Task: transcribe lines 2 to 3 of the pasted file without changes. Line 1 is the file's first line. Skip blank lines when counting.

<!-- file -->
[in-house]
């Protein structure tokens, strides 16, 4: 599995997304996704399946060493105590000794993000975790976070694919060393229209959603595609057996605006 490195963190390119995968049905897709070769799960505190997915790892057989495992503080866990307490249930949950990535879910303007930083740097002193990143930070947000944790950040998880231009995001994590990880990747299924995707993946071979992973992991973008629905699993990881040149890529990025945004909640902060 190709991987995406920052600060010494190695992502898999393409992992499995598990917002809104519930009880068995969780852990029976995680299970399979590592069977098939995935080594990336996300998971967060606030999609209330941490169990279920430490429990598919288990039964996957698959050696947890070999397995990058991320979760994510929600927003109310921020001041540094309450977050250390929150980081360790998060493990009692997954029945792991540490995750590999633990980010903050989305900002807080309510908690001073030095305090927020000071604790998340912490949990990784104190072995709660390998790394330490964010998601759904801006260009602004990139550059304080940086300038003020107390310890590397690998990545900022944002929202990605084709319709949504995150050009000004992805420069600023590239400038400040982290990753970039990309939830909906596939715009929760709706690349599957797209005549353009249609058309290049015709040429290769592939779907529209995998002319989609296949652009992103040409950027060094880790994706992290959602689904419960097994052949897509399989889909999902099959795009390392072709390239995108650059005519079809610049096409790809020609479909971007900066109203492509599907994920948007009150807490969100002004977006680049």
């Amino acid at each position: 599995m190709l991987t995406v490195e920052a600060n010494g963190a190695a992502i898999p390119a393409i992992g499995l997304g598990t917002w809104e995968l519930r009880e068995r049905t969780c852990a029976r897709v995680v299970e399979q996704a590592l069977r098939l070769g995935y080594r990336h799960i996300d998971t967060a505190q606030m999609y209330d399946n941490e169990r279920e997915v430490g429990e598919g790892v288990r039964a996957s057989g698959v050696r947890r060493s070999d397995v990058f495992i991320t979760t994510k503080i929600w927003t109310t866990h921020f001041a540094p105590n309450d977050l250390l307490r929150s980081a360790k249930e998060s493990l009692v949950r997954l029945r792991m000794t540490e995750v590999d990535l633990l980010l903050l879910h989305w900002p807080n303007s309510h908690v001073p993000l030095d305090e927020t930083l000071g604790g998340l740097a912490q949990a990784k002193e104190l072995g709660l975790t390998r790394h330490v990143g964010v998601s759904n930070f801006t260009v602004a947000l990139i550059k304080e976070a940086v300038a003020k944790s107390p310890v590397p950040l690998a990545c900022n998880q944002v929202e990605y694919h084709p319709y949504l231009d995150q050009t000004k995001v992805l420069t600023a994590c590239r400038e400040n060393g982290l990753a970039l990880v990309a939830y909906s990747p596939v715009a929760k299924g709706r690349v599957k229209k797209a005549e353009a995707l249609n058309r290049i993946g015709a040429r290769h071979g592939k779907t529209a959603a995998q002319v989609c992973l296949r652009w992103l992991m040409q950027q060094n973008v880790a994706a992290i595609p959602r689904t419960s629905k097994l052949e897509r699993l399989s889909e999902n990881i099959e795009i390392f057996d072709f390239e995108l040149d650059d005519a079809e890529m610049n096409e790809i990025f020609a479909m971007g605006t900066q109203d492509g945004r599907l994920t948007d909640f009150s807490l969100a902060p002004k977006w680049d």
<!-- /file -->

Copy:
């Protein structure tokens, strides 16, 4: 599995997304996704399946060493105590000794993000975790976070694919060393229209959603595609057996605006 490195963190390119995968049905897709070769799960505190997915790892057989495992503080866990307490249930949950990535879910303007930083740097002193990143930070947000944790950040998880231009995001994590990880990747299924995707993946071979992973992991973008629905699993990881040149890529990025945004909640902060 190709991987995406920052600060010494190695992502898999393409992992499995598990917002809104519930009880068995969780852990029976995680299970399979590592069977098939995935080594990336996300998971967060606030999609209330941490169990279920430490429990598919288990039964996957698959050696947890070999397995990058991320979760994510929600927003109310921020001041540094309450977050250390929150980081360790998060493990009692997954029945792991540490995750590999633990980010903050989305900002807080309510908690001073030095305090927020000071604790998340912490949990990784104190072995709660390998790394330490964010998601759904801006260009602004990139550059304080940086300038003020107390310890590397690998990545900022944002929202990605084709319709949504995150050009000004992805420069600023590239400038400040982290990753970039990309939830909906596939715009929760709706690349599957797209005549353009249609058309290049015709040429290769592939779907529209995998002319989609296949652009992103040409950027060094880790994706992290959602689904419960097994052949897509399989889909999902099959795009390392072709390239995108650059005519079809610049096409790809020609479909971007900066109203492509599907994920948007009150807490969100002004977006680049």
């Amino acid at each position: 599995m190709l991987t995406v490195e920052a600060n010494g963190a190695a992502i898999p390119a393409i992992g499995l997304g598990t917002w809104e995968l519930r009880e068995r049905t969780c852990a029976r897709v995680v299970e399979q996704a590592l069977r098939l070769g995935y080594r990336h799960i996300d998971t967060a505190q606030m999609y209330d399946n941490e169990r279920e997915v430490g429990e598919g790892v288990r039964a996957s057989g698959v050696r947890r060493s070999d397995v990058f495992i991320t979760t994510k503080i929600w927003t109310t866990h921020f001041a540094p105590n309450d977050l250390l307490r929150s980081a360790k249930e998060s493990l009692v949950r997954l029945r792991m000794t540490e995750v590999d990535l633990l980010l903050l879910h989305w900002p807080n303007s309510h908690v001073p993000l030095d305090e927020t930083l000071g604790g998340l740097a912490q949990a990784k002193e104190l072995g709660l975790t390998r790394h330490v990143g964010v998601s759904n930070f801006t260009v602004a947000l990139i550059k304080e976070a940086v300038a003020k944790s107390p310890v590397p950040l690998a990545c900022n998880q944002v929202e990605y694919h084709p319709y949504l231009d995150q050009t000004k995001v992805l420069t600023a994590c590239r400038e400040n060393g982290l990753a970039l990880v990309a939830y909906s990747p596939v715009a929760k299924g709706r690349v599957k229209k797209a005549e353009a995707l249609n058309r290049i993946g015709a040429r290769h071979g592939k779907t529209a959603a995998q002319v989609c992973l296949r652009w992103l992991m040409q950027q060094n973008v880790a994706a992290i595609p959602r689904t419960s629905k097994l052949e897509r699993l399989s889909e999902n990881i099959e795009i390392f057996d072709f390239e995108l040149d650059d005519a079809e890529m610049n096409e790809i990025f020609a479909m971007g605006t900066q109203d492509g945004r599907l994920t948007d909640f009150s807490l969100a902060p002004k977006w680049d």